Recipe Tips

Tips and Tricks from our personal experiences and musings baking with sprouted flours to help better guide you on your baking adventures

Conversions, Substitutions and other tips

Home baked goods are always a treat, and provide a level of satisfaction that is hard to match from an industrial product. Most people that enjoy cooking, are scared of baking from scratch. However, it is really not that intimidating, and if you are a novice baker, start out with simple recipes, and move forward from there – just experiment, taste and have fun! As a general rule, converting a ‘regular’ recipe to a ‘more healthy’ recipe is really very easy! The basis for making most quick breads, muffins, cakes and cookies is the same, as they are all made from the same ingredients, set apart from the method of cooking and differences in ingredient quantities. So, when you go to convert a recipe, remember that to make a pancake and not a muffin, you have to have the end mix equal the original recipe mix in texture (the amount of liquids have to equal the amount of dry ingredients). Our Sprouted Flours are much drier than regular flours and that all recipes will either need to have less flour OR more liquid added to them. Regular wheat has a water activity level of about 8%.. Our sprouted flours have water activity levels that range from 0.9% to 0.1% moisture.

Sprouted Flour Attributes

Sprouted Spelt. For all recipes, except for cakes, you can use the same amount of Sprouted Spelt Flour where the recipe calls for flour. When making cakes, we have found that you can use LESS Sprouted Spelt Flour than the recipe calls for. For example, Chocolate Zucchini Cake that orginally called for 2 1/2 cups of flour made the cake very dense. But, with 1 3/4 cups flour in the recipe, this resulted in a perfect, light, fluffy, and delicious cake.

Sprouted Wheat: Like Sprouted Spelt Flour, Sprouted Wheat Flour can be used in any recipe in place of other flours. Sprouted Wheat Flour is high in gluten and it will create a slightly lighter product than Sprouted Spelt Flour. It also has a lighter taste than spelt. We prefer to use Sprouted Wheat when we don’t want the taste of the grain competing with the delicate flavors of the product, i.e. pie crusts, pastas with a delicate sauce, or shortbreads.

Sprouted Rye: We use a mid-range rye for our flour, not a light or a dark rye, and sprouting makes it a milder taste than regular rye. You can use the same amount of Sprouted Rye flour that the recipes have called for flour and they have been fine.

Sprouted Kamut: This grain displayed little or no gluten regarding baking properties.. It’s soft and light, but can yield a ‘crumbly’ product. We suggest using it mixed at least 1/2 and 1/2 with other sprouted flours. Half Sprouted Wheat or Sprouted Spelt/Kamut cake is almost like a normal bakery cake. Sprouted kamut has a lightly, nutty flavor and needs a fair amount of flavorings like vanilla to taste like something other than a white cake. Also makes a great thickener for sauces and soups, and good for pie crusts, too.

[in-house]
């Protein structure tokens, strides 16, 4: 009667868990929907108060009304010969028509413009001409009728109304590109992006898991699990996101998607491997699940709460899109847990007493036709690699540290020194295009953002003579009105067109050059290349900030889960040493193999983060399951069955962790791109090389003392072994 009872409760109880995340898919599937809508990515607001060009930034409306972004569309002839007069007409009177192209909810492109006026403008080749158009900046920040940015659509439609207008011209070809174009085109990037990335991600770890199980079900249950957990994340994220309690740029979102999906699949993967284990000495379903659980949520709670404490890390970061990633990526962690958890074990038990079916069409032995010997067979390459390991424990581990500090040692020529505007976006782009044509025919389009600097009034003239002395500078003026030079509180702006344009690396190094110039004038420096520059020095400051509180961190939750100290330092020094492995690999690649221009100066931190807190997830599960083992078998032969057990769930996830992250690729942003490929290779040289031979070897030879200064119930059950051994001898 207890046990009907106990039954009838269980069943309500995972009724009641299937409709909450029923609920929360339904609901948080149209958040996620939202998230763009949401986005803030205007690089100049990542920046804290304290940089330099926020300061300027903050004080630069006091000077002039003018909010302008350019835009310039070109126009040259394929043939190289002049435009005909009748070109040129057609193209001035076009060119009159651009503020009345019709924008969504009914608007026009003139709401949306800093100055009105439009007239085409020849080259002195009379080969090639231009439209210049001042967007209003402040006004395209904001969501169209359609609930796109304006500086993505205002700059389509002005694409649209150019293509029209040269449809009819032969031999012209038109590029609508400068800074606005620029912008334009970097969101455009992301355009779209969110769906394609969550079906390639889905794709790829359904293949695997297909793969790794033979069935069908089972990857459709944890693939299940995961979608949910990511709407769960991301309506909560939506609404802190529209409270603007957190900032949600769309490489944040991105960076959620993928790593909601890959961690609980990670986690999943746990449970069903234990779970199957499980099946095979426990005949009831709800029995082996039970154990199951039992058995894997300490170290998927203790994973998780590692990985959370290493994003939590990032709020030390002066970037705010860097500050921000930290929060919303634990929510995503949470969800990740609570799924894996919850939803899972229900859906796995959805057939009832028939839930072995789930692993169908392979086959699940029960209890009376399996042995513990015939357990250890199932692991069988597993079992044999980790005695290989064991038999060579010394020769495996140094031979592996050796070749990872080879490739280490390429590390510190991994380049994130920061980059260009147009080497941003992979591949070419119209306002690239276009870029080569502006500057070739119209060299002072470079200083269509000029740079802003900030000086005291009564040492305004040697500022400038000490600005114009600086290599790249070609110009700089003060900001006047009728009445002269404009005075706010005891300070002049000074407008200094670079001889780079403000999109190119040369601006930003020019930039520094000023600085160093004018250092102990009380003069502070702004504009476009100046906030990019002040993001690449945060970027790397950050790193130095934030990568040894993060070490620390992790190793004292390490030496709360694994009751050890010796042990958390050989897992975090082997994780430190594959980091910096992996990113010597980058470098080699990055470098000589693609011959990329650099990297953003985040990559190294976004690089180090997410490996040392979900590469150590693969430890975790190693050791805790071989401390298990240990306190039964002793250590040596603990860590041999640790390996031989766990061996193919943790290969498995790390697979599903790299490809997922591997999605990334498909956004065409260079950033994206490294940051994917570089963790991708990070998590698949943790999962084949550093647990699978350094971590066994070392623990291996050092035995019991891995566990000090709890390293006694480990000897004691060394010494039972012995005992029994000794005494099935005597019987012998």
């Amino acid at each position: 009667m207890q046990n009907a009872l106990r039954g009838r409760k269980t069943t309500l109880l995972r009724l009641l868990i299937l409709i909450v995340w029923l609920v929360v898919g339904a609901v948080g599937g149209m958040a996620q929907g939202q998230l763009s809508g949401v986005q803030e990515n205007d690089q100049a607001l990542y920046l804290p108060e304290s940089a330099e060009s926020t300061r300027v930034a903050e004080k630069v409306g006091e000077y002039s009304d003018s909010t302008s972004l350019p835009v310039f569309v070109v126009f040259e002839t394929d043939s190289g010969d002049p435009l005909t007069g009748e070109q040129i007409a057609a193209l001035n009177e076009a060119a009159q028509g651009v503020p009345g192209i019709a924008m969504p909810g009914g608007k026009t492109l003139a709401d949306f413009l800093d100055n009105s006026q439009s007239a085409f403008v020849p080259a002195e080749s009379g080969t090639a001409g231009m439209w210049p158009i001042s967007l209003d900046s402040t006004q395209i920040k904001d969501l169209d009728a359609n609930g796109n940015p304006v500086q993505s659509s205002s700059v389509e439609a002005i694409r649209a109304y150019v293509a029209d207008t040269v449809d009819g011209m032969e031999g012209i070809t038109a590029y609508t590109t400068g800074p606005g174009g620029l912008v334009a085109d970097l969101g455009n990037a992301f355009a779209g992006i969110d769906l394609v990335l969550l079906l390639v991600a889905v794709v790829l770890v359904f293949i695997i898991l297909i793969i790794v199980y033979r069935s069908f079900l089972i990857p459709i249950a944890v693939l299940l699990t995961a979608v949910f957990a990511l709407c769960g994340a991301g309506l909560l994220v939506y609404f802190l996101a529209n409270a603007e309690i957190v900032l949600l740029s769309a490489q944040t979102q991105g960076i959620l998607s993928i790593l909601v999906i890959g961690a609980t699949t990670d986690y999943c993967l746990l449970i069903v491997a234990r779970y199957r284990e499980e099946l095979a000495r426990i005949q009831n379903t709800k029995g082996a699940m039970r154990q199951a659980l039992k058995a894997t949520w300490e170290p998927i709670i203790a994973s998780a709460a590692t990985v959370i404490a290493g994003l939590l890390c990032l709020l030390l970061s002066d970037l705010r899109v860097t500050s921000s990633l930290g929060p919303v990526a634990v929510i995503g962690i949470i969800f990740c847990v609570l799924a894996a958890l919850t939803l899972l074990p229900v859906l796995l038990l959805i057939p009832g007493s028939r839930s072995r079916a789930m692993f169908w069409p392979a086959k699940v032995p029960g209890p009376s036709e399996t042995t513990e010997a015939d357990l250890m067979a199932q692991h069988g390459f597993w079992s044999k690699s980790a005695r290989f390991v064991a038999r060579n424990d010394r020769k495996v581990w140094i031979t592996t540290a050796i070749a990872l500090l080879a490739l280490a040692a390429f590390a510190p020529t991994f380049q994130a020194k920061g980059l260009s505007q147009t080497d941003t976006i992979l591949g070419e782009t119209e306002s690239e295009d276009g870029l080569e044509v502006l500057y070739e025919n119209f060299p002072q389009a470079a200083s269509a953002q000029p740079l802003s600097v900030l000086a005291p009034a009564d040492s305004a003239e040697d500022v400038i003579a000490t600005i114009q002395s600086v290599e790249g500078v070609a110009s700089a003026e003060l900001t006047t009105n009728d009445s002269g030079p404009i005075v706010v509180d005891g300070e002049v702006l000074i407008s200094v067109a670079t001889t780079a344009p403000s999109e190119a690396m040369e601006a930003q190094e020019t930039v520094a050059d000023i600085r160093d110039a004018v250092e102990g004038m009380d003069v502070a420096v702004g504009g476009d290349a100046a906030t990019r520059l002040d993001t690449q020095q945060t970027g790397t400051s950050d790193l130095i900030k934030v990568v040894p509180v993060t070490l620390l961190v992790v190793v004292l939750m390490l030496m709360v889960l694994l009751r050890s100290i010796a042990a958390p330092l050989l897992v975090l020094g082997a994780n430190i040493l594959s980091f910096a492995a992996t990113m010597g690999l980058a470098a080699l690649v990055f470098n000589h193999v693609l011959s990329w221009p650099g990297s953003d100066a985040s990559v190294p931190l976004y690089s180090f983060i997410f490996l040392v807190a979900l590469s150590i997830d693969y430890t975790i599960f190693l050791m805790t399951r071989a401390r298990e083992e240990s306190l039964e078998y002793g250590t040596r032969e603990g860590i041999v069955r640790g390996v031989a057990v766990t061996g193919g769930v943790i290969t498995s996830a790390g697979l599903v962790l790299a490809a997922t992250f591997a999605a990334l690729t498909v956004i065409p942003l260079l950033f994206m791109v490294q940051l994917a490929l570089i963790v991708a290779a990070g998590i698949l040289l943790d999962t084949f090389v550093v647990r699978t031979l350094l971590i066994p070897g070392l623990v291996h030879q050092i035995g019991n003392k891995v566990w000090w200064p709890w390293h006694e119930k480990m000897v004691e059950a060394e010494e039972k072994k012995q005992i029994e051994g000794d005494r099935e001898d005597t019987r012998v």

Sprouted Cream of Spelt Cereal: Coarsely ground sprouted spelt, which is great for making waffles with a rich, chewy texture. Check out the Sprouted Cream of Spelt Waffles in the Pancake, Crepes, Waffles & Fritters section of the Recipe Archives


Interchanging Sugars

Sucanat: organic sugar cane is juiced and the juice is dried. The resulting granules dissolve quickly in liquids and so you can use them just like sugar crystals; but they still retain the vitamins and minerals originally in the sugar cane juice. They have a slight molasses taste.

Rapadura: can be used like sucanat in our recipes.

Granulated maple sugar: can be used it in pretty much the same quantity as the sugar called for in any recipe.

Coconut Sugar: this is the dehydrated sap of coconut palm, and leaves a very subtle coconut flavor. Can be easily substituted for sugar or brown sugar in most recipes.

Date Sugar: slightly sweeter than regular sugar, and imparts a caramel aftertaste.

Liquid sweeteners: (maple syrup, malt syrup, rice syrup, molasses or honey) must balance out this extra liquid addition in the final texture. This can be done through reducing the other liquids in the recipe, like using less milk or yogurt or one less egg…or adding more dry ingredients until the texture is right (remember that this will give you slightly more of your end product). Also, liquid sweeteners tend to make everything a little heavier and the baked texture slightly sticky (esp. the tops of cakes, quick breads and muffins); this is especially so for things like banana, pumpkin or zucchini bread. If you want a lighter texture, use dry sweeteners.

Using Dairy Products and Liquid Additions

All dairy products are basically interchangeable. In place of milk, you can use diluted yogurt instead. And if you want to add more richness, you can use diluted sour cream, cream cheese, blended cottage cheese or diluted kefir cheese. Remember that these cultured or soured dairy products will lower the sweetness of the end product and will require you adding more sweetener to get the same affect.

In most recipes, you can exchange the liquid needed to any other liquid. You can use any juice in a muffin, cake or pancake recipe or even just plain water. But, be aware that dairy products give baked goods a more tender texture; using other liquids may give the end product a more spongy or rubbery texture. 

Shelley Summers
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